Vows Renewed: vSphere 5.1 & View 5.1 Compatibility Fixed

When vSphere 5.1 was announced back in August 2012 at VMworld San Francisco, one important piece of information that was beaten into our brains was that View 5.1 was NOT compatible with the new vSphere platform. While many customers don’t go out and throw the latest bits at their production environments on the day of release it was a bit of a head scratcher as to why two of your flag-ship products would require a divorce while simultaneously unifying their version numbers.

However, this is now water under the bridge.  Late Thursday, October 25th, 2012, VMware quietly published a KB article (2035268) which simply states that View 5.1 is now compatible with vSphere 5.1 with links to a new ESXi ISO image or an ESXi patch.

One thing that I was still curious about, though, was what caused the incompatibility.  VMware employees were mum at VMworld on the details but a few did mention something about the CBRC (content-based read cache) in ESXi causing part of the problem.  The CBRC is a feature in the hypervisor that enables the View 5.1 feature called the View Storage Accelerator – the ability to dedicate up to 2048 MB of RAM on ESXi hosts to caching of high I/O blocks of your View desktops.

Well now we know that this was THE problem.  According to the patch notes:

[important]When the View Storage Accelerator feature is enabled in View, Multiple Content-Based Read Cache (CBRC) disable requests issued from View to hostd might cause View to lose connectivity to an ESXi host.[/important]

(On an aside, there definitely was an issue with PowerPath V/E for EMC customers which was fixed in this release as well, but it was unrelated to the View problem)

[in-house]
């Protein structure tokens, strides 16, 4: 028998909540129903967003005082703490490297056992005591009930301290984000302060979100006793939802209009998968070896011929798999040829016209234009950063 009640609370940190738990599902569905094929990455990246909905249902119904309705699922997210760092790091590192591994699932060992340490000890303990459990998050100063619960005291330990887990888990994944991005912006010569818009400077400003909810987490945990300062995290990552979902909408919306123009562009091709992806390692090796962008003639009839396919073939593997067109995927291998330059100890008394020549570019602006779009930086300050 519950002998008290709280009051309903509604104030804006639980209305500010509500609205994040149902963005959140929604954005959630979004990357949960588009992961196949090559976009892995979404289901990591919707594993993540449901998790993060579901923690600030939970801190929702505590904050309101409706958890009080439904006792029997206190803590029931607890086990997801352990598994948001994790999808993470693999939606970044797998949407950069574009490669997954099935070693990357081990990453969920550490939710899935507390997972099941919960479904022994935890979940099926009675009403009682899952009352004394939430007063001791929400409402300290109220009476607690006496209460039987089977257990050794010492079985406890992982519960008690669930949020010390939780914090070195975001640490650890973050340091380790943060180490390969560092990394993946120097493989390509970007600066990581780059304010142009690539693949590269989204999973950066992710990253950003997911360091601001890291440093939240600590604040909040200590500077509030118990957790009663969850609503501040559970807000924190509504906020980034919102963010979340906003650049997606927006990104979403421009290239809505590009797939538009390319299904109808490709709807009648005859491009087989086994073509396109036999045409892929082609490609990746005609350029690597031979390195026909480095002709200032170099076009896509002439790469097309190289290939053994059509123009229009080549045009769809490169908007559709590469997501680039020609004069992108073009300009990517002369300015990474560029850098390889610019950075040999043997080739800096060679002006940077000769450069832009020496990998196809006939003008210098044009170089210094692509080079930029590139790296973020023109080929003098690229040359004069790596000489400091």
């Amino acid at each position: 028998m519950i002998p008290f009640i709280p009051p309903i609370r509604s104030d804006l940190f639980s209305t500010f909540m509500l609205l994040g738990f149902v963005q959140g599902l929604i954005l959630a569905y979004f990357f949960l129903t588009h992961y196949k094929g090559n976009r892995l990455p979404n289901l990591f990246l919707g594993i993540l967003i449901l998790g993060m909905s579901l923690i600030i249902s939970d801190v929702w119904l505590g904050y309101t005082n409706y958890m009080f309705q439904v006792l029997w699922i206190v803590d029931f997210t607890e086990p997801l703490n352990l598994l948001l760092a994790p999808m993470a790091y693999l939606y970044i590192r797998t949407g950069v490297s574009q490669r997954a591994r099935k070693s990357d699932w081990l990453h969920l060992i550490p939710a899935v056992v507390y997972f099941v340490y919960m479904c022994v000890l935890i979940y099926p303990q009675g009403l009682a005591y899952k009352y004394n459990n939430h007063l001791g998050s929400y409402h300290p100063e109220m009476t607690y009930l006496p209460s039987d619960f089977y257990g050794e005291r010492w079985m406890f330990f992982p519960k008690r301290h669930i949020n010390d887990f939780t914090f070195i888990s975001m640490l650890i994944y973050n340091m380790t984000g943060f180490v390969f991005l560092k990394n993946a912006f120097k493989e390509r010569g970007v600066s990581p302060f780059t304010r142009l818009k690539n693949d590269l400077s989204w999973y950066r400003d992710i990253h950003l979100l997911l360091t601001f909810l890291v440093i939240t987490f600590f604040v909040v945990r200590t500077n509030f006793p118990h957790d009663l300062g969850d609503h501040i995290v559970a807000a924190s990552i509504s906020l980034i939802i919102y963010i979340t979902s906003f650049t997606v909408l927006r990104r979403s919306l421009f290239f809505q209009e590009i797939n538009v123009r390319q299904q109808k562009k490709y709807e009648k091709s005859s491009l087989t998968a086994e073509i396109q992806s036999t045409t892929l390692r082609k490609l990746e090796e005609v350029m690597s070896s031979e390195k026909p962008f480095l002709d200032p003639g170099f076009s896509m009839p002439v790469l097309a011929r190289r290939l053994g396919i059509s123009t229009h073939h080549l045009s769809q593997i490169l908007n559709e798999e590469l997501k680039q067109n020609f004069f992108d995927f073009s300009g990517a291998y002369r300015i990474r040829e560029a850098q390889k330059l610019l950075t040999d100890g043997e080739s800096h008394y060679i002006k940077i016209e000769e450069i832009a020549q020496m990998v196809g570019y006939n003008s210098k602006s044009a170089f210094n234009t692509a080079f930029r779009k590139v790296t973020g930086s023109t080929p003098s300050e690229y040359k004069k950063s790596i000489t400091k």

Now this has obviously been corrected and we can look forward to the renewal of vows between vSphere 5.1 and View 5.1 in our own environments.

 

eck

Adam is currently the lead Systems Engineer at one of the largest Orthopedic Healthcare companies in the U.S. He manages IT projects in the datacenter and focuses on storage and virtualization. His current datacenter infrastructure includes a Flexpod with VMware, NetApp, and UCS although he has a solid background with EMC and HP as well. Formerly, Adam was serving as Availability Technical Team Lead at ITT Educational services. His team of engineers managed the IT Infrastructure and data centers that serve over 15,000 employees and 80,000 students. Adam provided visibility the infrastructure to executive management and provided guidance and technical expertise for tactical projects including storage, VMware infrastructure, and a broad range of the Microsoft product stack (Exchange, SQL, SCOM, SCCM, FIM, etc). Adam also has more than 5 years experience as an IT Consultant in the Indianapolis Metro area. He has concentrated on projects involving Microsoft applications such as SharePoint, Exchange, and SQL, Active Directory, and Windows Servers. Along with MCITP and various MCTS certifications, Adam has also earned his VCP4 en route to becoming a virtualization expert in VMware infrastructure. Technical skills in Cisco networking and EMC SAN technology round out Adam's skillset and enable him to provide end to end solutions for many types of environments.

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